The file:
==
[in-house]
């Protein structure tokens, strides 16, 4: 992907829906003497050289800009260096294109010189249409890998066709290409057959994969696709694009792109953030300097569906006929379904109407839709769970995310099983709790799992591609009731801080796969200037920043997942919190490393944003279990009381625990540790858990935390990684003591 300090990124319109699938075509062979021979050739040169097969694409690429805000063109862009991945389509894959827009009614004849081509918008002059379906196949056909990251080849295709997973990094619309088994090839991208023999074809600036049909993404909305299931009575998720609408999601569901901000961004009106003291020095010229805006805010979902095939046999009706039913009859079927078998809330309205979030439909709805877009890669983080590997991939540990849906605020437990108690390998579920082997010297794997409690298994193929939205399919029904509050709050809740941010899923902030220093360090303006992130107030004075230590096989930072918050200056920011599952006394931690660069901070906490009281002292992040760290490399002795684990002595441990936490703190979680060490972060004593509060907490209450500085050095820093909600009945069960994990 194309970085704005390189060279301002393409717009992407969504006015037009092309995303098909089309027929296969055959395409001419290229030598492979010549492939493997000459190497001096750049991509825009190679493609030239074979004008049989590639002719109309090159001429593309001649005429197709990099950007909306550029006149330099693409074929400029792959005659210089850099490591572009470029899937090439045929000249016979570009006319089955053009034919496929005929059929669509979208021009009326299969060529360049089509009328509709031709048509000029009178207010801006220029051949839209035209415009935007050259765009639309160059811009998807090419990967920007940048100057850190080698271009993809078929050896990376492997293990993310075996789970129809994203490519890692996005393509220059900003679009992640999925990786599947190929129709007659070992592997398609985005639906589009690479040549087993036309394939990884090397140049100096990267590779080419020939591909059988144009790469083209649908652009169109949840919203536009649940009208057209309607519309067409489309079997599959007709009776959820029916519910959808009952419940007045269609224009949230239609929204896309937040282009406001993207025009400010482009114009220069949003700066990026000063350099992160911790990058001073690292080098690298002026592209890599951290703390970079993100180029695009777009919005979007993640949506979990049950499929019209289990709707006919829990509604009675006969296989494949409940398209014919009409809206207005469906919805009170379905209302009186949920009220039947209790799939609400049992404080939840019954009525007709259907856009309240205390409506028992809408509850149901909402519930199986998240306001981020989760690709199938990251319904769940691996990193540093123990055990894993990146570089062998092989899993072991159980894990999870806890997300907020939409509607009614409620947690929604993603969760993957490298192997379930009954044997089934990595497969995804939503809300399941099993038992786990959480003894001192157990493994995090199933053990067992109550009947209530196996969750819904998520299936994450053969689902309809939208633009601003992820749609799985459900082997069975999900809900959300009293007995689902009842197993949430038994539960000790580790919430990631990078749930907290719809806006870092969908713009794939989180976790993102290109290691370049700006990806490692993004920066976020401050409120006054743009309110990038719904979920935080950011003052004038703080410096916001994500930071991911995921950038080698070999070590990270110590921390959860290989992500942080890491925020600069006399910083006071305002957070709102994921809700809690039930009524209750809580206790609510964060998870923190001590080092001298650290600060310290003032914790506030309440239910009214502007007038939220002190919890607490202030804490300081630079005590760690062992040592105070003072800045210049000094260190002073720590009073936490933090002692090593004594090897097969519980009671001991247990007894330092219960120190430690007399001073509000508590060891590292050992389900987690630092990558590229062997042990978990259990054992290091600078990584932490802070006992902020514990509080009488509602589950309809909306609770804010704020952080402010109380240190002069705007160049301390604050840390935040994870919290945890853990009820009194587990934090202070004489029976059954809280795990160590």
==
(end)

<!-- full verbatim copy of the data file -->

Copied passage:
[in-house]
């Protein structure tokens, strides 16, 4: 992907829906003497050289800009260096294109010189249409890998066709290409057959994969696709694009792109953030300097569906006929379904109407839709769970995310099983709790799992591609009731801080796969200037920043997942919190490393944003279990009381625990540790858990935390990684003591 300090990124319109699938075509062979021979050739040169097969694409690429805000063109862009991945389509894959827009009614004849081509918008002059379906196949056909990251080849295709997973990094619309088994090839991208023999074809600036049909993404909305299931009575998720609408999601569901901000961004009106003291020095010229805006805010979902095939046999009706039913009859079927078998809330309205979030439909709805877009890669983080590997991939540990849906605020437990108690390998579920082997010297794997409690298994193929939205399919029904509050709050809740941010899923902030220093360090303006992130107030004075230590096989930072918050200056920011599952006394931690660069901070906490009281002292992040760290490399002795684990002595441990936490703190979680060490972060004593509060907490209450500085050095820093909600009945069960994990 194309970085704005390189060279301002393409717009992407969504006015037009092309995303098909089309027929296969055959395409001419290229030598492979010549492939493997000459190497001096750049991509825009190679493609030239074979004008049989590639002719109309090159001429593309001649005429197709990099950007909306550029006149330099693409074929400029792959005659210089850099490591572009470029899937090439045929000249016979570009006319089955053009034919496929005929059929669509979208021009009326299969060529360049089509009328509709031709048509000029009178207010801006220029051949839209035209415009935007050259765009639309160059811009998807090419990967920007940048100057850190080698271009993809078929050896990376492997293990993310075996789970129809994203490519890692996005393509220059900003679009992640999925990786599947190929129709007659070992592997398609985005639906589009690479040549087993036309394939990884090397140049100096990267590779080419020939591909059988144009790469083209649908652009169109949840919203536009649940009208057209309607519309067409489309079997599959007709009776959820029916519910959808009952419940007045269609224009949230239609929204896309937040282009406001993207025009400010482009114009220069949003700066990026000063350099992160911790990058001073690292080098690298002026592209890599951290703390970079993100180029695009777009919005979007993640949506979990049950499929019209289990709707006919829990509604009675006969296989494949409940398209014919009409809206207005469906919805009170379905209302009186949920009220039947209790799939609400049992404080939840019954009525007709259907856009309240205390409506028992809408509850149901909402519930199986998240306001981020989760690709199938990251319904769940691996990193540093123990055990894993990146570089062998092989899993072991159980894990999870806890997300907020939409509607009614409620947690929604993603969760993957490298192997379930009954044997089934990595497969995804939503809300399941099993038992786990959480003894001192157990493994995090199933053990067992109550009947209530196996969750819904998520299936994450053969689902309809939208633009601003992820749609799985459900082997069975999900809900959300009293007995689902009842197993949430038994539960000790580790919430990631990078749930907290719809806006870092969908713009794939989180976790993102290109290691370049700006990806490692993004920066976020401050409120006054743009309110990038719904979920935080950011003052004038703080410096916001994500930071991911995921950038080698070999070590990270110590921390959860290989992500942080890491925020600069006399910083006071305002957070709102994921809700809690039930009524209750809580206790609510964060998870923190001590080092001298650290600060310290003032914790506030309440239910009214502007007038939220002190919890607490202030804490300081630079005590760690062992040592105070003072800045210049000094260190002073720590009073936490933090002692090593004594090897097969519980009671001991247990007894330092219960120190430690007399001073509000508590060891590292050992389900987690630092990558590229062997042990978990259990054992290091600078990584932490802070006992902020514990509080009488509602589950309809909306609770804010704020952080402010109380240190002069705007160049301390604050840390935040994870919290945890853990009820009194587990934090202070004489029976059954809280795990160590």